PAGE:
People often think of floorcraft as navigation rules intended to keep the dance safe. Examples of such navigation rules include dividing the dance floor into lanes, traveling on your own lane, not traveling against traffic, maintaining the flow, avoiding spot dancing that may cause obstruction to traffic, keeping a proper distance from others to prevent accidents, and avoiding dangerous steps that may hurt others, etc. While floorcraft plays a safety role, it is more than just a safety protocol. Floorcraft is also an important component of choreography.
In tango, the man dances around the floor and the woman dances around the man. In general, the dancers dance counterclockwise along the line of dance, but their dancing route is not a straight line. Rather, it is a random course with alternate right and left moves, forward and backward steps and various turns. If our legs were brushes, they would leave on the dance floor an intricate pattern with its own characteristics - robust or graceful, neat or chaotic, organized or disorderly, beautiful or ugly, interesting or boring, etc. - just like a work of calligraphy. This work of calligraphy is not only two dimensional, composed of steps in various sizes and directions or in single size and direction. It also has a time dimension, made of steps in diversified tempos and rhythms or in single speed and rhythm. Floorcraft is an art by its own right. A couple may be skillful in footwork, but their floorcraft or choreography can still be monotonous in size, pace, rhythm and orientation. Good footwork does not guarantee good choreography. The following is an example.
These Italian students are skillful dancers. Their dance style, embrace, posture, connection and footwork are all good. The only apparent problem is hastiness. Young people tend to dance with great energy and eagerness. They chase the beats regardless of the mood of the music and don't know how to slow down. There is a lack of rest, subtlety, slow motion, suspension and pause in their dance.
Dancers, especially young dancers, need to know that dancing to music does not require stepping on every beat. Dance is like other composition arts. In writing you need to use punctuation marks, in painting you need to use empty space, in calligraphy you need to leave margins, and in tango you need to pause. Silence is also an expression, which sometimes speaks even more than words. Pause, hesitation, slow motion, suspension and pose must be a part of your tango vocabulary.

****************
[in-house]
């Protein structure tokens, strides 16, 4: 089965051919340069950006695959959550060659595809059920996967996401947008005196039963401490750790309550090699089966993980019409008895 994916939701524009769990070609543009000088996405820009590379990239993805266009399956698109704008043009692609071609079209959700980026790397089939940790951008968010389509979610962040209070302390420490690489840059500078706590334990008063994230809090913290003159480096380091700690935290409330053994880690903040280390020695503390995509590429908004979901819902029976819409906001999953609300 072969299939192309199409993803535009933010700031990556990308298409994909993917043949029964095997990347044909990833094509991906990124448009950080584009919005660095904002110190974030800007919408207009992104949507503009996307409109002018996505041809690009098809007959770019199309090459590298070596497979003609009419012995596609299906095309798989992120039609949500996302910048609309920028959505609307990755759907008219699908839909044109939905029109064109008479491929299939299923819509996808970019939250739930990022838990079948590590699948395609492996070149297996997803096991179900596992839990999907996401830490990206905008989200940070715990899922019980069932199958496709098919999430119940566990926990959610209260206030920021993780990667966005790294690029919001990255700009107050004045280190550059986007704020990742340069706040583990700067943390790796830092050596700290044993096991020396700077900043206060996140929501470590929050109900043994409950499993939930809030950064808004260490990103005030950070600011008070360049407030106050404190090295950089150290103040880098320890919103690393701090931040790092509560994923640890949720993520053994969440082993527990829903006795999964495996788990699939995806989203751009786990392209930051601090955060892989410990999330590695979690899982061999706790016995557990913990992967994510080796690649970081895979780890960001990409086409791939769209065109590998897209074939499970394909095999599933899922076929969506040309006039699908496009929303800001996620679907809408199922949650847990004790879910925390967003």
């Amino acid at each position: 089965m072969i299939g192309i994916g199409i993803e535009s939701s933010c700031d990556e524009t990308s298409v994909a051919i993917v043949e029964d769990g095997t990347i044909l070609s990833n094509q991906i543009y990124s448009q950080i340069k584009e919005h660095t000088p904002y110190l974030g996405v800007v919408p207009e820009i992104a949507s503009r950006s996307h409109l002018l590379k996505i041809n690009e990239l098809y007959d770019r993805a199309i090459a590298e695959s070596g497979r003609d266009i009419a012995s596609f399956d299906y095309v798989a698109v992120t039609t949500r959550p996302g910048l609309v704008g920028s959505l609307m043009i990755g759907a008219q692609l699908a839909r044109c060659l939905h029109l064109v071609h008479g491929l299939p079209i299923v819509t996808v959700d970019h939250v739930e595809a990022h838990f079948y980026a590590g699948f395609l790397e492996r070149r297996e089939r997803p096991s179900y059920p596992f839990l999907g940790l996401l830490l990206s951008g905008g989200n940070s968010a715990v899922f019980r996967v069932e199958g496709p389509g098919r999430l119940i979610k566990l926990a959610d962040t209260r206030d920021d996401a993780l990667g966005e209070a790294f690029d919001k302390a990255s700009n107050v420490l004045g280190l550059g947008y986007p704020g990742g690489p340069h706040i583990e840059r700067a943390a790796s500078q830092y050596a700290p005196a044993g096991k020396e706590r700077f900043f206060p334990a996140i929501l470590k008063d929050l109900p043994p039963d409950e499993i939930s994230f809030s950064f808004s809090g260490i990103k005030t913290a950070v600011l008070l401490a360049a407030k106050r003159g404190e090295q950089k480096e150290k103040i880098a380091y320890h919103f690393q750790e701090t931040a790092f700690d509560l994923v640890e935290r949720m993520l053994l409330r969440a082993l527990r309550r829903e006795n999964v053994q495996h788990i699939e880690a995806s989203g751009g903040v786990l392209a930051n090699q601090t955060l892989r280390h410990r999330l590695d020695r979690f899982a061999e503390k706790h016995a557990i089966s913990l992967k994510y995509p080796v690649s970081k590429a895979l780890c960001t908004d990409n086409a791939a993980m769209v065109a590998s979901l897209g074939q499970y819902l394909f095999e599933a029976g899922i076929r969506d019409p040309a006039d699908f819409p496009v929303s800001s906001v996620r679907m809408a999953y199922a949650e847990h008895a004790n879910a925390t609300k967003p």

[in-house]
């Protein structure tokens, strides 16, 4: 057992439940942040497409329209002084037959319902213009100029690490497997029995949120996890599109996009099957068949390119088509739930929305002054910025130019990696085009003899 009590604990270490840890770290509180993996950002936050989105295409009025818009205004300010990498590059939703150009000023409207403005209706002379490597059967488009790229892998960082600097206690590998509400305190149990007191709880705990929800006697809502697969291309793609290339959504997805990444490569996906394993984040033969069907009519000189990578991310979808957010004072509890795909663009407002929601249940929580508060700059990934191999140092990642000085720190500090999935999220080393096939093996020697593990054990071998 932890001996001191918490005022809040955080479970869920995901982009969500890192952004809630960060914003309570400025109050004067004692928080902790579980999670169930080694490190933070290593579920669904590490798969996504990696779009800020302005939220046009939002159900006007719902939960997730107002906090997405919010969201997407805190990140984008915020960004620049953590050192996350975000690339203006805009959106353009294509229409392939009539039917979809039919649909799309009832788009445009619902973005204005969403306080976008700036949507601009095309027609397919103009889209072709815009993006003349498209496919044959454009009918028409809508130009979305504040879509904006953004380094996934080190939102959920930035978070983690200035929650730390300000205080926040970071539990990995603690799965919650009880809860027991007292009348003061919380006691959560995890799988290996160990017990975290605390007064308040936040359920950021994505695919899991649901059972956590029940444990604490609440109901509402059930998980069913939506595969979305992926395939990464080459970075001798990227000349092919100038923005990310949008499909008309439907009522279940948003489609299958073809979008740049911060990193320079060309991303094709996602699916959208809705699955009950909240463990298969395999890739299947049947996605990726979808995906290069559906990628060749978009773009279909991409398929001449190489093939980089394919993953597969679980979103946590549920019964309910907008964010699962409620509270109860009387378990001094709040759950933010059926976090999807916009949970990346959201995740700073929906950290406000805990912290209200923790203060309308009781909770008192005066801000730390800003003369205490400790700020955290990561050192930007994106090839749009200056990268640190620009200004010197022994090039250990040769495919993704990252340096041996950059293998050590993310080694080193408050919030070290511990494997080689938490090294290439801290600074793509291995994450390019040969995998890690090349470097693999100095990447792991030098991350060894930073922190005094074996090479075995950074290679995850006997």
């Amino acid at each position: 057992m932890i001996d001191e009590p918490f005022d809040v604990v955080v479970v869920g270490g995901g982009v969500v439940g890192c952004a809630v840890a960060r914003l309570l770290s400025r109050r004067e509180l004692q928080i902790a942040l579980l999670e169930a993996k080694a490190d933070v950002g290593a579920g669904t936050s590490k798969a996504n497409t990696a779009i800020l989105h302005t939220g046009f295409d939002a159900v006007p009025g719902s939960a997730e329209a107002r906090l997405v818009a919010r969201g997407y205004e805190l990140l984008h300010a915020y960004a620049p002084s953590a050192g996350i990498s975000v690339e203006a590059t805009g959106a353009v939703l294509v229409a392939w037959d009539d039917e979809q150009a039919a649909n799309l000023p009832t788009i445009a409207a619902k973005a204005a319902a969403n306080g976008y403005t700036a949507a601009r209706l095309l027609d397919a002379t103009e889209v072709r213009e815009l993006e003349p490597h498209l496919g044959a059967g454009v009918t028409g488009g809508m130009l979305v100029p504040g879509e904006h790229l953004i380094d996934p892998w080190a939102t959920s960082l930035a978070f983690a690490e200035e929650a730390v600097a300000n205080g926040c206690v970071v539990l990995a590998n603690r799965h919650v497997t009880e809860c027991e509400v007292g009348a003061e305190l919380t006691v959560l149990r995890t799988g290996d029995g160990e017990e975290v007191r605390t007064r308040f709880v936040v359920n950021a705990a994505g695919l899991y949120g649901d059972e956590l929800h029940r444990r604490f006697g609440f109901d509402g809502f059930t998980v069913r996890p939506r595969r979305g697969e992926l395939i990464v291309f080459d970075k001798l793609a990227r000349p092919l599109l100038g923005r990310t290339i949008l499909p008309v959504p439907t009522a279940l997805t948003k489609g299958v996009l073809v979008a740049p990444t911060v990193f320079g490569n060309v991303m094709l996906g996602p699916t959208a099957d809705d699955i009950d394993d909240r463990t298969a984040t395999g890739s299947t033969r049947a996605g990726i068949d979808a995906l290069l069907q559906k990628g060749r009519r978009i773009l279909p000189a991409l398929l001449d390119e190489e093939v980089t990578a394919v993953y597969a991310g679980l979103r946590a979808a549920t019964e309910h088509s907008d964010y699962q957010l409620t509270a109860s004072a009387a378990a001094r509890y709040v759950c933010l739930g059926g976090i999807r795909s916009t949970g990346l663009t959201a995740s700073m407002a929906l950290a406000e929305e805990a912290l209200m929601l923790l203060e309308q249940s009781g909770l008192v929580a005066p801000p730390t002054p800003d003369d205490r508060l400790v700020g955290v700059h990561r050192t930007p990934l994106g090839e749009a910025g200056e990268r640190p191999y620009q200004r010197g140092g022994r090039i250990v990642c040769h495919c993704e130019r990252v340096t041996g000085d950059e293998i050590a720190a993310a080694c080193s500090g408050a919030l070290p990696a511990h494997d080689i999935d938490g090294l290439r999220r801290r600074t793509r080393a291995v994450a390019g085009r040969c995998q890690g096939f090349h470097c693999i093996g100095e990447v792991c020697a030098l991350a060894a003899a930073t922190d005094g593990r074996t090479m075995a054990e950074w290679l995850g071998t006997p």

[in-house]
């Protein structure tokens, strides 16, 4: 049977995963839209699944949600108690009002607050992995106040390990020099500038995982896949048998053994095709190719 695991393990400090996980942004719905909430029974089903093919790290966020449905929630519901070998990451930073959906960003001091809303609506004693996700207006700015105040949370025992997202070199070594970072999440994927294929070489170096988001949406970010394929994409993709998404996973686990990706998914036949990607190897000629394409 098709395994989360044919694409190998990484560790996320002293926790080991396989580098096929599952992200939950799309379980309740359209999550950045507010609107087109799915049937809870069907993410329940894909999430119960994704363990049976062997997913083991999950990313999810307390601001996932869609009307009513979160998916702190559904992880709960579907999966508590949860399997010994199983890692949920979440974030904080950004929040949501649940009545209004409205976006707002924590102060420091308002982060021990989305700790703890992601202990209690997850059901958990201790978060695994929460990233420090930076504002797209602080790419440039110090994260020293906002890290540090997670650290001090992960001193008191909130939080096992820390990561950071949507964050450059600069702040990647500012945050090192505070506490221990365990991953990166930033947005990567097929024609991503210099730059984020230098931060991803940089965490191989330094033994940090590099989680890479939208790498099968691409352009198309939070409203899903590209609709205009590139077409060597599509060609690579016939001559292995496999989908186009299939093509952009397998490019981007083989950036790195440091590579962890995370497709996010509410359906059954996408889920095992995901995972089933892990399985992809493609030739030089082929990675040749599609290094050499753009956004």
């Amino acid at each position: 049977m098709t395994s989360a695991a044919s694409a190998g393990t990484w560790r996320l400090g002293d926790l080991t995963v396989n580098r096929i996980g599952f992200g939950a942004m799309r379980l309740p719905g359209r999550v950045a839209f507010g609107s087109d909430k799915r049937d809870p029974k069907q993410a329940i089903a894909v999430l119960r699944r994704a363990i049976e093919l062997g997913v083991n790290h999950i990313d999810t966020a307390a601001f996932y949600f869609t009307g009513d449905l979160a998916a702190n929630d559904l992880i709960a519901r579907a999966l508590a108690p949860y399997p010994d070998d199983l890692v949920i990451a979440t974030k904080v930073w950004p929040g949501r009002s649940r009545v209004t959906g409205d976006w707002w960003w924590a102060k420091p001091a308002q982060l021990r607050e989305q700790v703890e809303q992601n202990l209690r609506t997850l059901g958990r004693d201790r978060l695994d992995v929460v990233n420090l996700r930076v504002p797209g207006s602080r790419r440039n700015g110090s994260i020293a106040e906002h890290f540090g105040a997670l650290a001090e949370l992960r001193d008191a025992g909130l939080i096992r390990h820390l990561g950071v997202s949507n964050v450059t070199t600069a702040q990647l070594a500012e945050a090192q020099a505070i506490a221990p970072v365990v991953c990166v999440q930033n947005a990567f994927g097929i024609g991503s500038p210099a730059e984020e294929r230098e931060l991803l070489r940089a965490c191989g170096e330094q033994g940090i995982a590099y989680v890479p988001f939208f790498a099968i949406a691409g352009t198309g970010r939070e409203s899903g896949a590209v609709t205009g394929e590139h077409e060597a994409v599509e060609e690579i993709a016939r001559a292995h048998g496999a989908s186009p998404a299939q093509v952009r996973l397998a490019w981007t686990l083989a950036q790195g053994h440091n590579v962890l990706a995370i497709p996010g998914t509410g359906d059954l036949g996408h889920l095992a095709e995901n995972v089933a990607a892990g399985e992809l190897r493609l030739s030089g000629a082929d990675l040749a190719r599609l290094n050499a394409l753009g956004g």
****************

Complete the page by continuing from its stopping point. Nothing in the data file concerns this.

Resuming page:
In comparison, the following example is more relaxed and tasteful.
These Hungarian dancers are about the same age, but they danced in an easygoing and unhurried way, slower, and using more pauses. The glaring example is the couple in white and purple appeared at 0:00-0:35 in the center and again 0:55-1:05 to the right. The man danced patiently, giving the woman enough time to finish her step and not pushing her to chase the beats. Sometimes he paused to enjoy the moment, adding an interesting variety to the composition.
It must be pointed out that choreography is the man's responsibility. The woman's job is to beautify the dance with her flexible body and colorful footwork, but she cannot change the choreography. That responsibility lies in the leader. (See The Gender Roles in Tango.) Too often, the leader is so focused on leading the steps that he neglects his duty to plot the dance and make the dance interesting, changeful, diversified and well-arranged so that it could bring the woman's feminine beauty into full play. This is not to say that the woman does not contribute to the choreography. Often, the couple rushes because the woman dances with great haste, forcing the man to rush with her as a result.
I believe the above example is not a nonchalant play, but the result of dedicated education and learning. Many tango teachers have made great efforts in teaching floorcraft to their students. The following is an example.
As the woman teacher said, they talk about floorcraft every year, every day, in every class, and in every milonga. The result is demonstrated in the following video, which, although long, is worth your time to watch at least to the chacarera.
This event, Romolino Tango Festival, is held in the Ukrainian city of Lviv. I am surprised to see the balanced level of their dancing in comparison to what I often see in America. Floorcraft is not difficult to learn, but we Americans seem to have a problem in following rules. If after three decades the Americans still dance like rebellious teenagers, something must be wrong with our culture. All the above examples, including the first Italian one, are in sharp contrast to how we dance tango. Please do not let my critique on the first video mislead you because the Italians, in general, are much better tango dancers than the Americans. The following Italian example could humble us and make you envy of their tango.